Dr. David B. Adams – Psychological Blog

Psychology of Illness, Pain, Anxiety and Depression

Hostile Dependency

Technical skills, even clinical, skills are often independent of social and interpersonal skill. Unquestionably, some of the finest clinicians are among the coldest, most aloof, emotionally remote and inaccessible individuals. They are, after all, just _people, flawed like all people.

By the time the injured worker has access to a specialist, most often far too long after injury, s/he has become appreciably frustrated, fearful and resentful. Despite consistent physical complaints, the patient was run through the gauntlet of having their symptoms dismissed as insignificant. But eventually they enter the arena of increasingly invasive diagnostic studies and then the beginning of aggressive and perhaps invasive care.

Along the way, the patient meets many people from insurers to health care extenders to allied health providers to a string of primary providers. Some of these professionals are kind, but many are cold. Some are invested, but many are indifferent. And a few are outright abrasive, obnoxious and often hostile and rejecting.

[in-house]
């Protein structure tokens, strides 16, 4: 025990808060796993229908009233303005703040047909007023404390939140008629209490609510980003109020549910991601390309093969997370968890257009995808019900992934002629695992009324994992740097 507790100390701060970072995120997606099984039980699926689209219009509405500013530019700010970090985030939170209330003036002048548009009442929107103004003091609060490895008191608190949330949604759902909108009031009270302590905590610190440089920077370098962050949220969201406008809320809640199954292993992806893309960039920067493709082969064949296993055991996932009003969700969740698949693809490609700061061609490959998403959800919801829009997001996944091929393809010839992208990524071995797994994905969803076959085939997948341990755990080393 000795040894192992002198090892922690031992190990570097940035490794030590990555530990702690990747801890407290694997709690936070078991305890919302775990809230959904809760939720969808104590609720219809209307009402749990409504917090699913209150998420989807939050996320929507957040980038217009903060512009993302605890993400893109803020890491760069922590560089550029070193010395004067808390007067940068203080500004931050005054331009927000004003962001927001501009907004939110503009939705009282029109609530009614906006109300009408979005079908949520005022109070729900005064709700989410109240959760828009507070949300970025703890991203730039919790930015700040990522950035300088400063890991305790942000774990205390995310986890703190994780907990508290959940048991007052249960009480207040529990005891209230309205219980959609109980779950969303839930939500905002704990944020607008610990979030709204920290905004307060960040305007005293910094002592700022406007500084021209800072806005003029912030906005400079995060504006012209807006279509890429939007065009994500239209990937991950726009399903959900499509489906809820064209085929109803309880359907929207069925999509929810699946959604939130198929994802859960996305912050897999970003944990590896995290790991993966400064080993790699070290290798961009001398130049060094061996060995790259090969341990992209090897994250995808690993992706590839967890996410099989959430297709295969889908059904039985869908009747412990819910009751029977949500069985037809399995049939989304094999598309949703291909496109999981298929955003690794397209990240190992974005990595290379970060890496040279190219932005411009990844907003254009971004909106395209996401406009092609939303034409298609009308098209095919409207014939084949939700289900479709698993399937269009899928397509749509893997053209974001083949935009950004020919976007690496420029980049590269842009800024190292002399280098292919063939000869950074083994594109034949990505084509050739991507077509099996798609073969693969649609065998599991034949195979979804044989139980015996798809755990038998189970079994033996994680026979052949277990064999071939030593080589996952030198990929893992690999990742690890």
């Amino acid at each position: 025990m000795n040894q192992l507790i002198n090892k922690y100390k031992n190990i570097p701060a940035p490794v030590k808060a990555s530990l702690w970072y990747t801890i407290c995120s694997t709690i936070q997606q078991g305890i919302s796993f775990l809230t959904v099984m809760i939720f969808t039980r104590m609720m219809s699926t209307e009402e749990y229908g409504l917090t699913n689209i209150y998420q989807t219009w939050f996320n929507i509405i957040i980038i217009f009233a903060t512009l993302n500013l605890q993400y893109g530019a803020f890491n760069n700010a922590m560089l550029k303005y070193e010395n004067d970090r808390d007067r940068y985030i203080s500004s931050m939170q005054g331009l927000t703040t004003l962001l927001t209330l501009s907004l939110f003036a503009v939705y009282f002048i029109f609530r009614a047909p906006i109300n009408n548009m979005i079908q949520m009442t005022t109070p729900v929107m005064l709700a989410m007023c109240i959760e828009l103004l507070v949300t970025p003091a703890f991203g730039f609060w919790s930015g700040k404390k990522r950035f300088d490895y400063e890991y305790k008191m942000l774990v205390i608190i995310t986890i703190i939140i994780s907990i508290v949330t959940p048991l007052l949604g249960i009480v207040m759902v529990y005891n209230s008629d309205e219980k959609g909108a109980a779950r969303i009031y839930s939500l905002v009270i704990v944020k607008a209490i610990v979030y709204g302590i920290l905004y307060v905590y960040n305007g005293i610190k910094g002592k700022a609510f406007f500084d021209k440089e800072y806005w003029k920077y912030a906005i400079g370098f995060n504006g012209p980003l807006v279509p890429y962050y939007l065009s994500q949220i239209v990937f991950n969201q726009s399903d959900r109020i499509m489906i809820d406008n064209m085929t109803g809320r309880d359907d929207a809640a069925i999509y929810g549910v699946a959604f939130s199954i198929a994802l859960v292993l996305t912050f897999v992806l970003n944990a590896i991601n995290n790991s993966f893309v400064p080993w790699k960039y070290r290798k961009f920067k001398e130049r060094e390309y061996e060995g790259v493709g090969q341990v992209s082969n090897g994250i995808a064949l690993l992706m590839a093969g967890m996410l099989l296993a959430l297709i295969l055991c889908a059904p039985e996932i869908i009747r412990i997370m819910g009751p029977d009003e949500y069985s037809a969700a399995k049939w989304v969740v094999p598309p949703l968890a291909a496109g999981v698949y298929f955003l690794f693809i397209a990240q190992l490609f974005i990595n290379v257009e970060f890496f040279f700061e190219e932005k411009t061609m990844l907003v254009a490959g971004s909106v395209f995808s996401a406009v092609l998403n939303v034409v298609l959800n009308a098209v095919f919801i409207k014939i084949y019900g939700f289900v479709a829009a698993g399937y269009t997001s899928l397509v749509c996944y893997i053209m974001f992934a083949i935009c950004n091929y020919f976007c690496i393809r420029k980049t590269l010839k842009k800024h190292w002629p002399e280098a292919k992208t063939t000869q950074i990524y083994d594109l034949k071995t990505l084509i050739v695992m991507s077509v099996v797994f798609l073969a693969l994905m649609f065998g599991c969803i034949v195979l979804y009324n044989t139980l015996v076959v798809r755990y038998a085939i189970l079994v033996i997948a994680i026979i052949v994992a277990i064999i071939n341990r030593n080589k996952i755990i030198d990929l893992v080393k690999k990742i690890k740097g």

A serious problem arises during this prolonged passing of the chain of command. The patient has become both increasingly dependent and increasingly angry. Hostile-dependency makes for a difficult and problematic patient. While the patient is entreating you to assist, s/he is also concurrently berating you for all that has happened before the two of you even met.

At this stage, the individual who can help the patient the most is often the same individual whom the patient trusts the least.
Hostile dependency places the patient in a very vulnerable position for which others must be prepared and from which the patient must be protected. The concurrent devaluing of the most skilled, and the risk of idealizing the least skilled doctors places the patient at great risk.

Patients uniformly tell me that their doctors _work (only) for the insurance company._ Despite the skills of these providers, the patient responds to them with resistance, distrust and passive-aggression.

Concurrently, patients tell me of someone that they would prefer to see. Quite often this is a charming but also highly manipulative individual who has expressed appreciable empathy, warmth, compassion. He has also indicated to the patient that he can now completely ameliorate a condition that other/lesser doctors cannot.

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